Detroit's finances "shocking," city manager testifies
DETROIT Oct 28 (Reuters) - Detroit's financial status was "shocking" when he first took office, the city's emergency manager said in federal court testimony Monday, and no knowledgeable person ever has disputed his claim that the city is insolvent, he added.
Detroit Emergency Manager Kevyn Orr painted a grim picture of life in Detroit, from a fire department with faulty equipment to blighted neighborhoods where school children say they are afraid of "everything" as they walk to school or their bus stops, at the start of what could be a pivotal day in the city's bankruptcy eligibility trial.
Orr was testifying Monday morning and Michigan Gov. Rick Snyder was expected on take the stand Monday afternoon as Detroit seeks to prove it is bankrupt and entitled to protection from creditors under the federal Chapter 9 municipal bankruptcy law. City unions, pension funds and retirees are among those opposing Detroit's bankruptcy petition, the largest-ever municipal bankruptcy filing.
Resuming testimony from late Friday, Orr on Monday said when he arrived in March, it was clear the city was in dire financial straits. "I knew things were bad. It was somewhat shocking just how dire it was," Orr testified.
He added, "No one, on a serious basis, has ever disputed to me that the city is insolvent."
Orr in March assumed the powers of the elected mayor and city council, appointed by Snyder under Michigan's sweeping emergency manager law. Four months later, the former corporate bankruptcy lawyer took the city to bankruptcy court.
Orr, testifying on the fourth day of the historic Chapter 9 bankruptcy trail on Monday morning, said that the city's public school children have responded that they are afraid of "everything" as they take scary walks to get to school.
"They usually pick up a stick or a rock on the way to school or the way back because that's what they've had to walk through to get to the bus stop to get to school," said Orr in response to a question from Gregory Shumaker, one of the city's attorneys from the Jones Day law firm.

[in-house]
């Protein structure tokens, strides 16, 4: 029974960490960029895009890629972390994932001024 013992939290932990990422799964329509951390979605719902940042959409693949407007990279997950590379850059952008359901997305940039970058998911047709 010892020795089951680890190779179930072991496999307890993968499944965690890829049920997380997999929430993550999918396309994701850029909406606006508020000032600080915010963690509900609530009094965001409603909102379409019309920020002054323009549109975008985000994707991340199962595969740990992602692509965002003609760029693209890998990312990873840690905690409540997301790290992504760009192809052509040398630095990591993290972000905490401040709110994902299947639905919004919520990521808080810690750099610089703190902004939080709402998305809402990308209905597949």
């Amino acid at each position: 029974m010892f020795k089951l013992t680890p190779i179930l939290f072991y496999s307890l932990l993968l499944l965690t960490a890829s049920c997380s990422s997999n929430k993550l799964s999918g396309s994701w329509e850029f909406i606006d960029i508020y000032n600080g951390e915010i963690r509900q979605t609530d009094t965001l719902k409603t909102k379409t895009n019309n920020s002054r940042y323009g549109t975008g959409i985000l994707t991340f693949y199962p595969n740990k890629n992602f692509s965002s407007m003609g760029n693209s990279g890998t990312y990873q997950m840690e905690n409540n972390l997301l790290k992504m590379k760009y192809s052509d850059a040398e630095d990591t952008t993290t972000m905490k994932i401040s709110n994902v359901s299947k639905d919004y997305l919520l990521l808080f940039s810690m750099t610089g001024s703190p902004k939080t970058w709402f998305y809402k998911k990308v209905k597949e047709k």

Orr is the fifth, and likely the most important, witness called by the team of lawyers from Jones Day, Orr's former law firm. Snyder is scheduled to take the witness stand Monday afternoon, a rare court appearance by a sitting governor.
Orr and Snyder are among city witnesses seeking to show Detroit has met the test that it is eligible to file for bankruptcy restructuring, which will be decided by the presiding federal bankruptcy judge, Steven Rhodes. To be eligible for bankruptcy, Detroit must prove it is financially insolvent, that it negotiated in good faith with creditors or there were too many creditors to make negotiation feasible. It also must establish that it has a desire to restructure its finances.
Detroit's public sector unions, retirees and pension funds have all objected to the filing. They say the city negotiated in bad faith and argue that Michigan's constitution prevents retiree pensions from being cut.
Orr is expected to face tough questions under cross-examination by lawyers representing the city's unions, pension funds and retirees.
There were precious few protesters outside the courthouse Monday morning, but union officials were expecting a crowd in the afternoon when Snyder testifies.
A FADING CITY
Detroit, birthplace of the automotive industry that attracted laborers from the U.S. South as it rose to become a manufacturing giant, once had a population of 1.8 million, in 1950, when it was the fifth-largest city in the United States. Today, its residents number less than 700,000, and the city has one of the highest violent crime rates in the country.
It is some $18.5 billion in debt, including what Orr says is $3.5 billion in pension debt.
Orr and his team have asserted that pension liability should be treated as unsecured debt, to be paid at about 16 cents on the dollar in the city's proposed restructuring proposal, should Rhodes agree that it is eligible for bankruptcy.
One of those pensioners is Donald Smith, 68, who sat in a lawn chair he brought with him on a city bus outside the federal courthouse in downtown Detroit early Monday morning.
Smith said he cannot afford to take a pension pay cut. He gets about $840 a month pension for his 29 years of city employment, on top of his monthly $1,000 Social Security benefits, he said.
"After I pay my rent, the phone, the light bill, and for my medicine, I end up with about $200 a month for food and the rest of it," said Smith, who was bundled up in a jacket and scarf as temperature was 35 Fahrenheit (1 Celsius) just before sunrise on Monday.
The trial began last week with three full days of hearings. The city called two of its top financial consultants to the witness stand to highlight the city's financial insolvency. One of the criteria Detroit must meet to prove its eligibility is to show Rhodes that it is insolvent.
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